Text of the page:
Singaporeans have a serious addiction to their Netflix, YouTube, and social media. Our children in particular are badly affected, but our adults are guilty of the same habits.
Many adults spend at least two hours a day just staring at screens, using social media - and this is before we factor in other forms of screen time like TV, or playing video games. Excessive screen time leads to chronic back and neck problems, mood disorders, and even financial difficulties.
This can come from an addiction to in-game purchases, such as the time an 18-year old student racked up $20,000 in credit card bills from a mobile game. Beyond this, video game addictions also interfere with our job performance or further studies. That includes adults, who would rather waste hours on their Xbox live than go for skills upgrading programmes.
A little bit of screen time is fine, but it’s best to keep it under two hours a day (not counting work).
5. Spend on experiences, not material goods
Studies have found that people who spend on experiences, rather than material things, tend to be happier as well as healthier.
For example, consider spending $10,000 on branded clothes, as opposed to $10,000 on a mountain climbing trip in an exotic country. The clothes are nice, but like most material purchases, the novelty fades with time. The experience of climbing a famous mountain - even just for a short distance - can last a lifetime.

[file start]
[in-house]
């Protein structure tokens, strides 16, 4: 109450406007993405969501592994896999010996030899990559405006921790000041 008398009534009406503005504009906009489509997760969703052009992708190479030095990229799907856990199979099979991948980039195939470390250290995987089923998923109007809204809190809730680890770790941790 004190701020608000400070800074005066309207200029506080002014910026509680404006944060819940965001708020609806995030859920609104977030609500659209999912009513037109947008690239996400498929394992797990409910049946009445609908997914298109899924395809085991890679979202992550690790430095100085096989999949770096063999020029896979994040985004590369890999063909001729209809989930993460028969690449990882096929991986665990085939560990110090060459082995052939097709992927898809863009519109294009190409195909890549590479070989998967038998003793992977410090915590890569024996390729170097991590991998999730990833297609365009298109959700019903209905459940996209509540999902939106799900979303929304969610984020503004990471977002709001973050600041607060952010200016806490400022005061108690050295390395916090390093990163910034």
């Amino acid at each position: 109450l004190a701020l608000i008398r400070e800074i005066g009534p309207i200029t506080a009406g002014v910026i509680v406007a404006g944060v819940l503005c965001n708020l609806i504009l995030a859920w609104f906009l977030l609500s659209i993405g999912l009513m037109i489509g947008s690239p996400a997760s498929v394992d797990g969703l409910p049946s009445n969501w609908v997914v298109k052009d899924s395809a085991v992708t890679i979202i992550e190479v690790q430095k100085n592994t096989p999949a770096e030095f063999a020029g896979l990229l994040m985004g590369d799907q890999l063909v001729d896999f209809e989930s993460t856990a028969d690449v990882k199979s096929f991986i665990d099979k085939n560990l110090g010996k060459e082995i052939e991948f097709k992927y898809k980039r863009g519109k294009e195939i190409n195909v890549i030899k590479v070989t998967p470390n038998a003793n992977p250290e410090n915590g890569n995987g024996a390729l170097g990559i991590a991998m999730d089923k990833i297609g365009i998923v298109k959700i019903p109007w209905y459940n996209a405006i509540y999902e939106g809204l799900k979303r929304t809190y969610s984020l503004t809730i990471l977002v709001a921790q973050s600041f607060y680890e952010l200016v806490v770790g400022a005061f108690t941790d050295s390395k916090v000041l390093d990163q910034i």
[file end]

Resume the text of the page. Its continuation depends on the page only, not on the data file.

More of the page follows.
At the same time, consider that the experience is also making you more physically fit. Activities like sky-diving, hiking, backpacking, etc. aren’t just memorable - they make you get up and be physically active.
Spending on experiences can also help to avoid compulsive “retail therapy”. Studies have shown that shopping for items does help to alleviate bad moods; but at the same time, you can become reliant on it to do so. This results in a need to shop and buy expensive things to cope with stress - and that can saddle you with growing credit card bills.
Try not to “buy” your way out of stress. And if you need to spend money to refresh yourself, consider a new activity, rather than a new gadget.
6. Include self-care in your financial planning
Who says budgeting is just about controlling expenses for bills? Budgeting can also be a vessel for mental health and happiness.
A healthy and effective approach to financial planning is to use conscious spending. This means you also budget for things that you enjoy, such as for a vacation, or a month of unpaid leave for a sabbatical.
By actively budgeting for these costs, you ensure the money doesn’t disappear into impulse expenditures. For example, you may find that all the “fun money” you set aside was spent on overpriced coffees and taxi rides, rather than something you really wanted - like that diving trip in the Maldives.
Don’t think of financial planning as just being for dreary costs and expenses - it’s also a way to empower your self-care. This can ensure you have the funds to take a break when fatigued, or that you don’t stress out about costs when you’re on holiday.
Ultimately, health and wealth are interrelated - if you nurture one, you’ll end up nurturing the other; and it just takes a few small tweaks to make it all work.